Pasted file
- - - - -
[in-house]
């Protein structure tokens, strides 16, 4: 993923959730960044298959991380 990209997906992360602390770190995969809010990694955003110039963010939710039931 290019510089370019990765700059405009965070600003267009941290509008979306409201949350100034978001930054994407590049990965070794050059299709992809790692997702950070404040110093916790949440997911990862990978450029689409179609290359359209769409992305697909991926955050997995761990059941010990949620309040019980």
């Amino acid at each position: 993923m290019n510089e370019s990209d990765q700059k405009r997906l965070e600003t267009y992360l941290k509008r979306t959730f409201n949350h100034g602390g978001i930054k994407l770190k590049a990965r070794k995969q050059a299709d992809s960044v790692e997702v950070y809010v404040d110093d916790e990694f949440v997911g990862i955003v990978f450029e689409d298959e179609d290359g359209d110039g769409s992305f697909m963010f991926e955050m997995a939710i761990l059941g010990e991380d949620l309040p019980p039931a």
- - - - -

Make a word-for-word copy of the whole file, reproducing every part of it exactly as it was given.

[in-house]
């Protein structure tokens, strides 16, 4: 993923959730960044298959991380 990209997906992360602390770190995969809010990694955003110039963010939710039931 290019510089370019990765700059405009965070600003267009941290509008979306409201949350100034978001930054994407590049990965070794050059299709992809790692997702950070404040110093916790949440997911990862990978450029689409179609290359359209769409992305697909991926955050997995761990059941010990949620309040019980």
């Amino acid at each position: 993923m290019n510089e370019s990209d990765q700059k405009r997906l965070e600003t267009y992360l941290k509008r979306t959730f409201n949350h100034g602390g978001i930054k994407l770190k590049a990965r070794k995969q050059a299709d992809s960044v790692e997702v950070y809010v404040d110093d916790e990694f949440v997911g990862i955003v990978f450029e689409d298959e179609d290359g359209d110039g769409s992305f697909m963010f991926e955050m997995a939710i761990l059941g010990e991380d949620l309040p019980p039931a």